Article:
To the Senate and House of Representatives:
I transmit herewith, for the consideration of Congress, a letter and its accompanying estimate, submitted by the board charged with preparing a departmental exhibit for the World's Industrial and Cotton Centennial Exposition to be held at New Orleans, beginning December 1, 1884. This board was appointed by Executive order of May 13, 1884, and is composed of representatives of the several Executive Departments, the Department of Agriculture, and the Smithsonian Institution. It is charged with the important and responsible duty of making arrangements for a complete and harmonious collection of the articles and materials deemed desirable to place on exhibition, in illustration of the resources of the country, its methods of governmental administration, and its means of offense and defense.
The board submits an estimate calling for an appropriation of $588,000 to accomplish the desired end. That amount is distributed among the Departments as shown in the table. The War, Navy, and Interior Departments call for the largest share, representing as they do the national defenses by land and sea, the progress of naval architecture and ordnance, the geological survey and mineral wealth of the Territories, the treatment of the Indians, and the education of the masses, all of which admit of varied and instructive exhibits. The Smithsonian Institution, having under its general care the National Museum and the Fish Commission, is prepared to make a display second in interest to none of modern days. The remaining Departments can present instructive and interesting exhibits, which will attract popular attention and convey an idea of their extensively ramified duties and of the many points where they beneficially affect the life of the people as a nation and as individuals.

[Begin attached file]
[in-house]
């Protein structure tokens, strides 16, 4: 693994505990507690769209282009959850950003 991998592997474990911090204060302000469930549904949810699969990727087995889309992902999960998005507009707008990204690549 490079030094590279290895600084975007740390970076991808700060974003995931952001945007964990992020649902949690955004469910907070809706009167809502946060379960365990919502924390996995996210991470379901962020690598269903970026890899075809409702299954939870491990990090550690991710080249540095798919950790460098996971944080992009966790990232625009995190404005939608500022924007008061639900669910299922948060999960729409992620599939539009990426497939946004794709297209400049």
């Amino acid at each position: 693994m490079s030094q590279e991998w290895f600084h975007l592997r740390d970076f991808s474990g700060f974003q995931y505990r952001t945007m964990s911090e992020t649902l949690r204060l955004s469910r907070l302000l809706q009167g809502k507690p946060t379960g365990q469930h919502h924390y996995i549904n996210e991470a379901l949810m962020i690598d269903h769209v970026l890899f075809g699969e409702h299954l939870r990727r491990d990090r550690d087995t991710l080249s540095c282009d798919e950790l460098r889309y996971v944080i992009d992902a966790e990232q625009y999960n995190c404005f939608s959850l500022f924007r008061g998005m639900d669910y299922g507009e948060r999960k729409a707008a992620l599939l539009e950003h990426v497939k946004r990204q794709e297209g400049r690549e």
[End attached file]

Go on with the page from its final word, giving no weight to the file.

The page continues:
The exhibit of the Government at the Centennial Exhibition held at Philadelphia in 1876 was admitted to be one of the most attractive features of that great national undertaking and a valuable addition to it. From men of intelligence and scientific attainments, at home and abroad, it received the highest encomiums, showing the interest it awakened among those whose lives are given to the improvement of the social and material condition of the people.
The reproduction of such a display now on a more extensive plan is rendered possible by the advancement of science and invention during the eight years that have passed since the Philadelphia exhibit was collected.
The importance, purposes, and benefits of the New Orleans Exhibition are continental in their scope. Standing at the threshold of the almost unopened markets of Spanish and Portuguese America, New Orleans is a natural gateway to their trade, and the exhibition offers to the people of Mexico and Central and South America an adequate knowledge of our farming implements, metal manufactures, cotton and woolen goods, and the like necessities of existence, in respect to which those countries are either deficient or supplied to a limited extent. The breaking down of the barriers which still separate us from the Republics of America whose productions so entirely complement our own will aid greatly in removing the disparity of commercial intercourse under which less than 10 per cent of our exports go to American countries.
I trust that Congress will realize the urgency of this recommendation and make its appropriation immediately available, so that the board may lose no time in undertaking the extensive preparations necessary to spread a more intimate knowledge of our Government institutions and national resources among the people of our country and of neighboring states in a way to command the respect due it in the family of nations.
CHESTER A. ARTHUR
Chester A. Arthur, Special Message Online by Gerhard Peters and John T. Woolley, The American Presidency Project https://www.presidency.ucsb.edu/node/204420